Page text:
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CIty budgets $144k for code enforcement; is it enough?

LACONIA — Since 2009, when amid a severe recession the city was littered with foreclosed and abandoned buildings, the maintenance of private property and enforcement of building codes has been among the highest priorities of city officials. But, Hamilton McLean,a member of the Planning Board, who twice in as many months has goaded the City Council to step up the city's efforts.

McLean told the council that when he helped his daughter and her husband search for a rental unit he was "appalled at the quality of rental housing, saying he found "many, many substandard homes " and described conditions in many apartments "deplorable."

City Manager Scott Myers explained that the city employs a full-time building inspector and a part-time property maintenance clerk who, together with a secretary, work in the code enforcement department under the direction of the Planning Director. A zoning technician in the Planning Department is responsible for addressing violations of the zoning ordinance. Moreover, the Fire Department allots time to inspect multi-family buildings.

The city has budgeted $144,284 for code enforcement, of which salaries represent $133,534, which does not include the cost of inspections undertaken by the Fire Department.

Myers said that when life safety issues arise they are addressed immediately. Otherwise he said that city officials try to work cooperatively with property owners to resolve maintenance issues. When compliance cannot be achieved voluntarily, property owners are cited for violations and, if necessary, taken to court. However, Myers said that the cost of preparing and pursuing litigation is significant and noted that "there are challenges with the court." He said that the court is not especially supportive of municipalities, but "is apt to be cautious and allow property owners time to bring their property into compliance," which he remarked could be "frustrating."

Since 2011, the code enforcement team has conducted more than 6,000 inspections and pursued nearly 600 cases. The Fire Department inspected 132 multi-family buildings in fiscal year and aims to inspect them all every two years while inspecting all the schools and public buildings every year.

 

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Gilmanton will use $171,300 of 'rainy day' fund to lower 2016 tax rate by $1.28

GILMANTON — Selectmen voted yesterday to use $171,300 of the town's undesignated fund balance as revenues to offset the 2016 property tax commitment, which should lower the total rate rate from $25.94 per $1,000 of appraised value to $23.91 per $1,000 of appraised value.

The decision will leave about $1.16 million in the "rainy day" fund, which is 10.2 percent of the estimated $12 million 2017 budget the town is expected to present to the Budget Committee. The Department of Revenue still must review the final product but selectmen said there is a meeting scheduled for next week.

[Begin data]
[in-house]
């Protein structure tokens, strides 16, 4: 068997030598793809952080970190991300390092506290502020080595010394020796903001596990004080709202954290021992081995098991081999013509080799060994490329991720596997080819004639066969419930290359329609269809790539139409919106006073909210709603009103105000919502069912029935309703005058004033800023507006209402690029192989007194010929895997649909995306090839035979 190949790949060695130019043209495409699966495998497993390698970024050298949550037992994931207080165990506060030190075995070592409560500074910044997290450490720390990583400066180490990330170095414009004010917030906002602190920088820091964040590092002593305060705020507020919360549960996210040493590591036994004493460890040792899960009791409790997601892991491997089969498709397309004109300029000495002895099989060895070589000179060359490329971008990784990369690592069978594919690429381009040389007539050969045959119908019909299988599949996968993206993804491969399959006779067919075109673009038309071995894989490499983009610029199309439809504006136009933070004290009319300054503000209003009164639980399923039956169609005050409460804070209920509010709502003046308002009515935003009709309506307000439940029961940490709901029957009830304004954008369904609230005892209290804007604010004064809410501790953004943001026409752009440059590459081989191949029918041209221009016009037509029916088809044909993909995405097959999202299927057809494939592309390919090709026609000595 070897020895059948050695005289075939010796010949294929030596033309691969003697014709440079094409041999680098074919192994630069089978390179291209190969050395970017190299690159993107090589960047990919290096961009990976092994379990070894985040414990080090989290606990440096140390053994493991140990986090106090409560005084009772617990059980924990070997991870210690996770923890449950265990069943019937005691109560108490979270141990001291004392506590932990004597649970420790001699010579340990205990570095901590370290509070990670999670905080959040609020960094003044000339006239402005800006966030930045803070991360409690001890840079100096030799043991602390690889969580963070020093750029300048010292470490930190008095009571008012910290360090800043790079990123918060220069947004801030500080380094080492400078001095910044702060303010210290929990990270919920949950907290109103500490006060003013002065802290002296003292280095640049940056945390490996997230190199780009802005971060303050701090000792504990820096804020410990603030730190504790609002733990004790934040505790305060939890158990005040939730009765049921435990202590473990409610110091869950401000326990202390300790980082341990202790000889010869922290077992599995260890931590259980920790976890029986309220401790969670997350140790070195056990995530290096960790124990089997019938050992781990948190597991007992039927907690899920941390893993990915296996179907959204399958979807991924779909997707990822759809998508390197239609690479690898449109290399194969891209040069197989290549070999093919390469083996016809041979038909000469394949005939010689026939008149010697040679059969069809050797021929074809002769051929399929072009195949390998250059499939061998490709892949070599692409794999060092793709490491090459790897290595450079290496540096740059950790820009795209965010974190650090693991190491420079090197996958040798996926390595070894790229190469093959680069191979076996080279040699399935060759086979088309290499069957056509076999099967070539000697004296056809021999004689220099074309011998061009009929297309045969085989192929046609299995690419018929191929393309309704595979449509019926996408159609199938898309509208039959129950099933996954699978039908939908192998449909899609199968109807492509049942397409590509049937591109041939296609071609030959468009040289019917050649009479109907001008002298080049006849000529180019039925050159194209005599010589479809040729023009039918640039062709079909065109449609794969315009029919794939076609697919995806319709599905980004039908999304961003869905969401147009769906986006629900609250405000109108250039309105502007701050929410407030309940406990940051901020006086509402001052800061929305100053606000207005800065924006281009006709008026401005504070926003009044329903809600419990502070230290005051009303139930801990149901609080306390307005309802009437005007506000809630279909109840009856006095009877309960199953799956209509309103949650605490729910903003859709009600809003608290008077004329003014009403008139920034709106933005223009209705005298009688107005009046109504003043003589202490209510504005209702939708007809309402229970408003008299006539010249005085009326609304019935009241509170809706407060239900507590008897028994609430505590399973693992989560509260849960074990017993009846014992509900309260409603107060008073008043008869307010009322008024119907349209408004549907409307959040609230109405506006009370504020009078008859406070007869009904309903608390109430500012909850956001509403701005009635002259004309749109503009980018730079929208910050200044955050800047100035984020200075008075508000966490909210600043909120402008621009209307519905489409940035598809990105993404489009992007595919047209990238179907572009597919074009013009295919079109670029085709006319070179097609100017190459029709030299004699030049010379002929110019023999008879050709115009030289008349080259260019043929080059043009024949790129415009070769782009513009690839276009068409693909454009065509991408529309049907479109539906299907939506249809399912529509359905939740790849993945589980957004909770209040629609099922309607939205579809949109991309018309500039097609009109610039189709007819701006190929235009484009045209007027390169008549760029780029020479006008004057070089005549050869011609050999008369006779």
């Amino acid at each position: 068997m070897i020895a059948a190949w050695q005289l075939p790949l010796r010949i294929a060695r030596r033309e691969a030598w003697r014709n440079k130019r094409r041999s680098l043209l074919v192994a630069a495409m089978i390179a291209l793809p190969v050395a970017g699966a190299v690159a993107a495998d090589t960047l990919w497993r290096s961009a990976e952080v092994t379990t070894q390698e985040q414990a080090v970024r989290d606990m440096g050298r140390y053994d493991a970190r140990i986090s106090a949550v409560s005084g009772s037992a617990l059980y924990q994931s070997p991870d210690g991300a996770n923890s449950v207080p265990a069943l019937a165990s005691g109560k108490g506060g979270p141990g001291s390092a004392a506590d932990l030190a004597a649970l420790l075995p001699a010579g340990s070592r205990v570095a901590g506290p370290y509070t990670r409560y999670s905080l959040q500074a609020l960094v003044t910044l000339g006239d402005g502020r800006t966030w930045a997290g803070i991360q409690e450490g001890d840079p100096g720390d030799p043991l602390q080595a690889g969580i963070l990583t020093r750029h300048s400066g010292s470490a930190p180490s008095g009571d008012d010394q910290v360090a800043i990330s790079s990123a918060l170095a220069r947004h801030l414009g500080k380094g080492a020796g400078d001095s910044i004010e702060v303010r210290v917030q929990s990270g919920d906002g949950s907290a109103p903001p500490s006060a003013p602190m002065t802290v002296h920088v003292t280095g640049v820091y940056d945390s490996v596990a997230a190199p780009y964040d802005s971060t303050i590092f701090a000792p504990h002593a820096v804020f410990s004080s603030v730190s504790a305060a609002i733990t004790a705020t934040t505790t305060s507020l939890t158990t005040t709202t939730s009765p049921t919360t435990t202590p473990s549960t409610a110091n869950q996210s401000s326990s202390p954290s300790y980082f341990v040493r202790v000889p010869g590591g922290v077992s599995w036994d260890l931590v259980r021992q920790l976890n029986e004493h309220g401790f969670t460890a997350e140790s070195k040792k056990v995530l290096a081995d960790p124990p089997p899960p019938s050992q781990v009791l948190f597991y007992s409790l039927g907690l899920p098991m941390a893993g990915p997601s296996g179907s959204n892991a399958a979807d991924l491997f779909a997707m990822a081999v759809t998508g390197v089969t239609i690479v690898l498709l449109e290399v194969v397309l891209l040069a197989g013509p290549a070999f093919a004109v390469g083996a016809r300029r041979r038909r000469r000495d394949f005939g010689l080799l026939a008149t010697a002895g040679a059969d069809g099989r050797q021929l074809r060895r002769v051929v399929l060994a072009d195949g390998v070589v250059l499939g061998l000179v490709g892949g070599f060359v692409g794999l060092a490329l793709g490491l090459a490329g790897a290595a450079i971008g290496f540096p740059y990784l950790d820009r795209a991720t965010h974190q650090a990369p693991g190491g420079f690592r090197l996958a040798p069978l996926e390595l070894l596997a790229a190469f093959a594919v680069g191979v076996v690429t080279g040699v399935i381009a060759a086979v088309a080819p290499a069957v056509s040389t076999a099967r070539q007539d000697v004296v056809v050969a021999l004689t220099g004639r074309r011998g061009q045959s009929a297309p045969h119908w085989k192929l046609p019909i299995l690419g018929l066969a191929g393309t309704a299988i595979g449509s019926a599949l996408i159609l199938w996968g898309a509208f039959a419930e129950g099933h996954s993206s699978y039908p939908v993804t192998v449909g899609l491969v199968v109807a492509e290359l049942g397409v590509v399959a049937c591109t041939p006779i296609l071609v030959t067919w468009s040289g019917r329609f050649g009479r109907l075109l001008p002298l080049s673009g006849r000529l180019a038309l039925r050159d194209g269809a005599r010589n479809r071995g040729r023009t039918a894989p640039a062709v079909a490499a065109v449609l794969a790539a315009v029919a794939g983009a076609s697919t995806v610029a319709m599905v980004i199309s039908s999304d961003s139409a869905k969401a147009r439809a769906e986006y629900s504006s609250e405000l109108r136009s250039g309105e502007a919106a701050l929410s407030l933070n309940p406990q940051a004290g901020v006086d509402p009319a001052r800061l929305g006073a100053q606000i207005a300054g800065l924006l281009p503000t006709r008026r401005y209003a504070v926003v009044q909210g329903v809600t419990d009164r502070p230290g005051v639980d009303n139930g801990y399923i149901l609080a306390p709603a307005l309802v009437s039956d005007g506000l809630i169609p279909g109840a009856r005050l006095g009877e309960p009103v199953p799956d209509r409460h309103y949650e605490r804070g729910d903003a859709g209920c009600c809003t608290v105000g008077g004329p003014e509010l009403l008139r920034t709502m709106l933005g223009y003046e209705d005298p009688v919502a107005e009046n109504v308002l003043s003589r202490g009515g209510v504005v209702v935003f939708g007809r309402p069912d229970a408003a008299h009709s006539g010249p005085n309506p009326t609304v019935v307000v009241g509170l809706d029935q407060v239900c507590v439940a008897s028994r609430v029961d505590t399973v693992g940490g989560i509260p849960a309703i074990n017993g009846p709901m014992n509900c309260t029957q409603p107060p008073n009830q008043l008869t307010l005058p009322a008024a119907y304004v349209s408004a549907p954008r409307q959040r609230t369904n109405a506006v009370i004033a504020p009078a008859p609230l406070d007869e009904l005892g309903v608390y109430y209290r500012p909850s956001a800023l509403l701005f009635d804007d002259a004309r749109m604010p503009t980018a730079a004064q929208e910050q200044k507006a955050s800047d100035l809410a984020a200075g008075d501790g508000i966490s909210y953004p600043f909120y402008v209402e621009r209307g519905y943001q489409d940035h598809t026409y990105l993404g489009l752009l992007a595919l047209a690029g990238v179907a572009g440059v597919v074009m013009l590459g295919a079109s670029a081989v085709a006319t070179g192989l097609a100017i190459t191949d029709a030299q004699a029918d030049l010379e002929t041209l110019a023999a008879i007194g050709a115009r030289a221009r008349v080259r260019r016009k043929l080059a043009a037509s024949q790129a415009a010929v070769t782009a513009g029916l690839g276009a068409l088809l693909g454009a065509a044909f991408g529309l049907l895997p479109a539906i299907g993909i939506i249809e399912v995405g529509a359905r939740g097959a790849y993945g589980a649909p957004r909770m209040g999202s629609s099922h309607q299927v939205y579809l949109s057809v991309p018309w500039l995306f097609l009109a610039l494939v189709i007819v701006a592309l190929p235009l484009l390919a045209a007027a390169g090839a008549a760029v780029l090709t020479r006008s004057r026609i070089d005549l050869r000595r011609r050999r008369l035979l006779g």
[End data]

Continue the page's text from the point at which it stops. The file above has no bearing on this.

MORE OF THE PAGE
In January, the board voted unanimously to maintain an undesignated fund balance of no less than 10 percent of the town's approved budget, said administrators.

“I think you all did a great job,” said Chair Steve McWhinnie to the three staff members, including a new finance director, who managed to get the balance sheets and appropriate draft documents to the N.H. Department of Revenue Administration plus get a new financial software program up and running while working only part time.

The decline in the municipal tax rate should come as good news to the Gilmanton residents who saw a nearly two dollar spike in the rate set in 2015 after the town neglected to use some of the undesignated fund balance as added revenue or, as it is commonly known, to “buy down the rate.” Total assessed property values have increased only slightly from about $433 million to $435 million, which should have only a slight impact on the final tax burden.

The town was one of the last in the state to submit the necessary documents to the DRA this year, largely, according to emails between the town administrator and the town's auditor, because some information coming from the town was not being provided to the auditor so he could finish the 2015 audit. To date, it is still not completed.

There is plenty of finger pointing between the town administrator, members of the Budget Committee and the auditor. In the interim, the selectmen have agreed to issue a request for proposals for a new town auditor and judging by his replies, he doesn't seem all that upset about losing Gilmanton's business.

As of Wednesday, the Budget Committee does not have a complete 2017 budget proposal to review, although the administration has sent some of the individual department budget for line item review.

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It's (winter) farmers' market season

white gate carrots

Local farmers have adapted their practices so that they can provide many fresh vegetables, such as these carrots from White Gate Farm in Tamworth, even during the cold weather. (Courtesy photo)